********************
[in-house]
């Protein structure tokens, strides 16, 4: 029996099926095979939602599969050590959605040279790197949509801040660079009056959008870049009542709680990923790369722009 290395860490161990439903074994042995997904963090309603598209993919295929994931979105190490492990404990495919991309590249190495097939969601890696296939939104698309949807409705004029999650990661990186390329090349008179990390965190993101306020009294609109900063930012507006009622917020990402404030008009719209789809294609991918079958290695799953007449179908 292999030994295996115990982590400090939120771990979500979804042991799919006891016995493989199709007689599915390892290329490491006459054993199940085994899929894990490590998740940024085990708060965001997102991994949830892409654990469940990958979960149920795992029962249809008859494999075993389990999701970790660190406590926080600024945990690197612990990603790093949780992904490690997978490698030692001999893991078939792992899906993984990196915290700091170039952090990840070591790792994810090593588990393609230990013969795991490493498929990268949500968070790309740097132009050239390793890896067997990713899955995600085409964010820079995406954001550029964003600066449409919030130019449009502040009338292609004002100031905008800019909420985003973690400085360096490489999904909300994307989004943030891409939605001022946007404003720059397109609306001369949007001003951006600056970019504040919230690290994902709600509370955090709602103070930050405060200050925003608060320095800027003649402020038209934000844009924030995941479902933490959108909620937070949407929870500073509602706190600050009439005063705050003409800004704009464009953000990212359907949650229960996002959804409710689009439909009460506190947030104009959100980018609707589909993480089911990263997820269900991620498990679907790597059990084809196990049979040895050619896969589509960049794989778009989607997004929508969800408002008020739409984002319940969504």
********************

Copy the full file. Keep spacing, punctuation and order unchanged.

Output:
[in-house]
């Protein structure tokens, strides 16, 4: 029996099926095979939602599969050590959605040279790197949509801040660079009056959008870049009542709680990923790369722009 290395860490161990439903074994042995997904963090309603598209993919295929994931979105190490492990404990495919991309590249190495097939969601890696296939939104698309949807409705004029999650990661990186390329090349008179990390965190993101306020009294609109900063930012507006009622917020990402404030008009719209789809294609991918079958290695799953007449179908 292999030994295996115990982590400090939120771990979500979804042991799919006891016995493989199709007689599915390892290329490491006459054993199940085994899929894990490590998740940024085990708060965001997102991994949830892409654990469940990958979960149920795992029962249809008859494999075993389990999701970790660190406590926080600024945990690197612990990603790093949780992904490690997978490698030692001999893991078939792992899906993984990196915290700091170039952090990840070591790792994810090593588990393609230990013969795991490493498929990268949500968070790309740097132009050239390793890896067997990713899955995600085409964010820079995406954001550029964003600066449409919030130019449009502040009338292609004002100031905008800019909420985003973690400085360096490489999904909300994307989004943030891409939605001022946007404003720059397109609306001369949007001003951006600056970019504040919230690290994902709600509370955090709602103070930050405060200050925003608060320095800027003649402020038209934000844009924030995941479902933490959108909620937070949407929870500073509602706190600050009439005063705050003409800004704009464009953000990212359907949650229960996002959804409710689009439909009460506190947030104009959100980018609707589909993480089911990263997820269900991620498990679907790597059990084809196990049979040895050619896969589509960049794989778009989607997004929508969800408002008020739409984002319940969504």